musica Dei donum
Christoph SCHAFFRATH (1709 - 1763): "Trios & Sonatas"
rec: October & November 2003, October 2005, Cologne, Studio Deutschlandfunk
CPO - 777 116-2 (© 2006) (69'49")
Sonata for cello and harpsichord in C;
Sonata for oboe and bc in d minor;
Sonata for viola da gamba and harpsichord in G;
Trio for violin, bassoon and bc in B flat;
Trio for violin, oboe and bc in g minor
Alessandro Piqué, oboe;
Margarete Adorf, violin;
Hartwig Groth, viola da gamba;
Ilze Grudule, cello;
Sergio Azzolini, bassoon;
Christoph Lehmann, harpsichord
Christoph Schaffrath was one of a bunch of composers who played an important role in the music life of Berlin, at and around the court of Frederick the Great. Soon after his death he practically sank into oblivion, where he has stayed until our time. The renewed interest in German music between the baroque era and classicism has led to a disc like that by Epoca Barocca.
Not much is known about Schaffrath before the 1730's. He was born in Hohenstein, but whether he came from a musical family or who his first teacher was is not known. In 1733 he applied for the position of organist at the Sophienkirche in Dresden, but he was rejected – Wilhelm Friedemann Bach received the post instead. The next year he entered the service of Frederick the Great, who at the time was still the Crown-Prince, who started his own chapel in Ruppin, which moved to Rheinsberg in 1736. With Frederick's accession to the throne in 1740 Schaffrath became harpsichordist in his chapel. But in 1741 he entered the service of Frederick's sister Anna Amalia. It seems this resulted in Schaffrath leaving the court, as he isn't mentioned in a list of musicians of the chapel from 1754.
Schaffrath composed no less than 63 concertos for his own instrument, the harpsichord. This disc concentrates on the chamber music, which shows he was a typical representative of the transition between baroque and classicism. Whereas Carl Philipp Emanuel Bach, one of his colleagues in Berlin, embraced the style of the Empfindsamkeit, Schaffrath's music bears the stamp of the galant style. He doesn't make much use of counterpoint, not even in the trio sonatas. Themes are imitated, but they are mostly very short, and the two instruments often play in parallel thirds and sixths. At the end of the slow movement of the Trio in g minor there seems to be a hint at a cadence, but the players don't play one – perhaps they consider that inappropriate in this particular sonata. In the Sonata for oboe and bc in d minor, on the other hand, Alessandro Piqué takes the opportunity to play a cadenza in the slow movement, although rather short, which is certainly right. This slow movement opens the sonata, whose order of movements, slow – fast – fast, became fashionable in the middle of the 18th century. The same pattern is followed in the last work on this disc, the Trio in B flat, which contains a bassoon part which is very virtuosic. As Schaffrath has written demanding bassoon parts remarkably often one may conclude that at his time some players with great skills must have been around.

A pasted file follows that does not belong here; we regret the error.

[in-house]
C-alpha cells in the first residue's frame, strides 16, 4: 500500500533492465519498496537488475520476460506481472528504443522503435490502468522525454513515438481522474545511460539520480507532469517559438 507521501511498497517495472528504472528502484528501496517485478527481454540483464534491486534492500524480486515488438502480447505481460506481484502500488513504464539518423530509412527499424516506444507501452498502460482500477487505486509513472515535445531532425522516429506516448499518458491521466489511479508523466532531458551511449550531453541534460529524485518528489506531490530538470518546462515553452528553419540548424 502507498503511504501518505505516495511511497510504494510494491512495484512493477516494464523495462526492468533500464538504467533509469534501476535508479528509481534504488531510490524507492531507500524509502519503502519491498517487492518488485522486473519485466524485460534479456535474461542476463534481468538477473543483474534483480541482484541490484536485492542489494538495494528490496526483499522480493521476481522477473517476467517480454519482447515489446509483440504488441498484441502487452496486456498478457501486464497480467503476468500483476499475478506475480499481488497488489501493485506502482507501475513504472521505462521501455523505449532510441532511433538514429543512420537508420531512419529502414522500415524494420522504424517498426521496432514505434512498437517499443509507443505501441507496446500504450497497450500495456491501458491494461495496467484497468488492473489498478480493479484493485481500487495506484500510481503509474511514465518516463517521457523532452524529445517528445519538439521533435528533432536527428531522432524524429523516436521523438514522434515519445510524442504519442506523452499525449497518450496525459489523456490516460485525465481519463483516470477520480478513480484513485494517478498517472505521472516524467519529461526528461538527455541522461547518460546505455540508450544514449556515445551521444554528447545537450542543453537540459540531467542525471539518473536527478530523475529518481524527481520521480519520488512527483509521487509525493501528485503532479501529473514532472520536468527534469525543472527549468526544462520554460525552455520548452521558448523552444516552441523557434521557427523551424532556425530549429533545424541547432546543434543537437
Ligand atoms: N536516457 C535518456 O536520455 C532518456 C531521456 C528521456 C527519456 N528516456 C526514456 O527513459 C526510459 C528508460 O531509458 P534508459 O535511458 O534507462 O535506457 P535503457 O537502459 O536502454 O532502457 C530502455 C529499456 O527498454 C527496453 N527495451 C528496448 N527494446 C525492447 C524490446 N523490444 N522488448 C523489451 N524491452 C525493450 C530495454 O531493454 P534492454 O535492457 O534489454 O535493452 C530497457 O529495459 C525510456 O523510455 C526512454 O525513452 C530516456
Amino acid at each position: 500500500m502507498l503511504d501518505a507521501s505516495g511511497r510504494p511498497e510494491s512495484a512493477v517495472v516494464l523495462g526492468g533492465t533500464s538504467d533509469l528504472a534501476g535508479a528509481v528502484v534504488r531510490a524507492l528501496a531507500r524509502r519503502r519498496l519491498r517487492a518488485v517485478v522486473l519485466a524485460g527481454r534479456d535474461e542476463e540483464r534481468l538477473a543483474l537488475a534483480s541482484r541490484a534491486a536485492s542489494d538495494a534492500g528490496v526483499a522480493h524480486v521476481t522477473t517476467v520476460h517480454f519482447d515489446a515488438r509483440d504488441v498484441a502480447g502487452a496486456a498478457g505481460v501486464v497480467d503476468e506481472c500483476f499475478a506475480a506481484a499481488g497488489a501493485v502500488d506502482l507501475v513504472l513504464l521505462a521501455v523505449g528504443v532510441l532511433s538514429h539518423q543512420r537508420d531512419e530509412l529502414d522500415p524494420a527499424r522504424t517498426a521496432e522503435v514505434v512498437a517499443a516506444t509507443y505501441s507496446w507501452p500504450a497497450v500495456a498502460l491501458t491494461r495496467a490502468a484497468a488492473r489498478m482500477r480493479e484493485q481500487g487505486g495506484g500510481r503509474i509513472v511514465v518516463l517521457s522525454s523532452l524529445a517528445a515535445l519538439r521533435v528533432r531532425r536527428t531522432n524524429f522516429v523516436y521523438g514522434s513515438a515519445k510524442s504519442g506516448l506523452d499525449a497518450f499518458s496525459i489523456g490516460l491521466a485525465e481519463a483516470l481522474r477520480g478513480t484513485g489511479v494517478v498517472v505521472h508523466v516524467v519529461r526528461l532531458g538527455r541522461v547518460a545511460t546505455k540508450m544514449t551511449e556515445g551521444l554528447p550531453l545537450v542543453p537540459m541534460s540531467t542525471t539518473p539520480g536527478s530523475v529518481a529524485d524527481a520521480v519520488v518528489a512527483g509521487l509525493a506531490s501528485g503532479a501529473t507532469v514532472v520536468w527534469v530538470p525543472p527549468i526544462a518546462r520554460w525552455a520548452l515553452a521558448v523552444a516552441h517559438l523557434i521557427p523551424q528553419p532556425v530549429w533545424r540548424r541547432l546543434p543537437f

Especially interesting are the two duets for keyboard and melody instruments. This was a form which was developed from the trio sonata by Johann Sebastian Bach. His son Carl Philipp Emanuel also made frequently use of it. Ironically the two melody instruments here are the cello and the viola da gamba, which were competing for the favour of the string players. At Schaffrath's time the viola da gamba still had the upper hand, and it is very likely this particular piece was written for Ludwig Christian Hesse, the most famous gambist of Germany, for whom Johann Gottlieb Graun – also one of Schaffrath's colleagues in Berlin – composed a number of solo concertos. The two pieces are quite different, and this may well reflect the difference in status between the two instruments and perhaps also the original players. The viola da gamba is more independent from the keyboard than the cello, and it often introduces the thematic material whereas in the sonata for cello and harpsichord it is mostly the keyboard which takes the lead. The viola da gamba part is also considerably more technically demanding than the cello part.
The programme on this disc demonstrates that Schaffrath has been unjustly neglected, and it is again CPO which pays attention to such an ignored master. It makes this German label to one of the most adventurous and most important labels on the early music scene. And it is always able to attract ensembles and musicians who know how to put an underrated composer on the map. Epoca Barocca is one of them. The ensemble as a whole and all its members individually give splendid performances, technically assured, and with great flair and imagination. Cleverly they have saved the most interesting and most remarkable pieces for the end: the Sonata for viola da gamba and harpsichord in G and the Trio in B flat. These alone make this disc recommendable.
Johan van Veen (© 2009)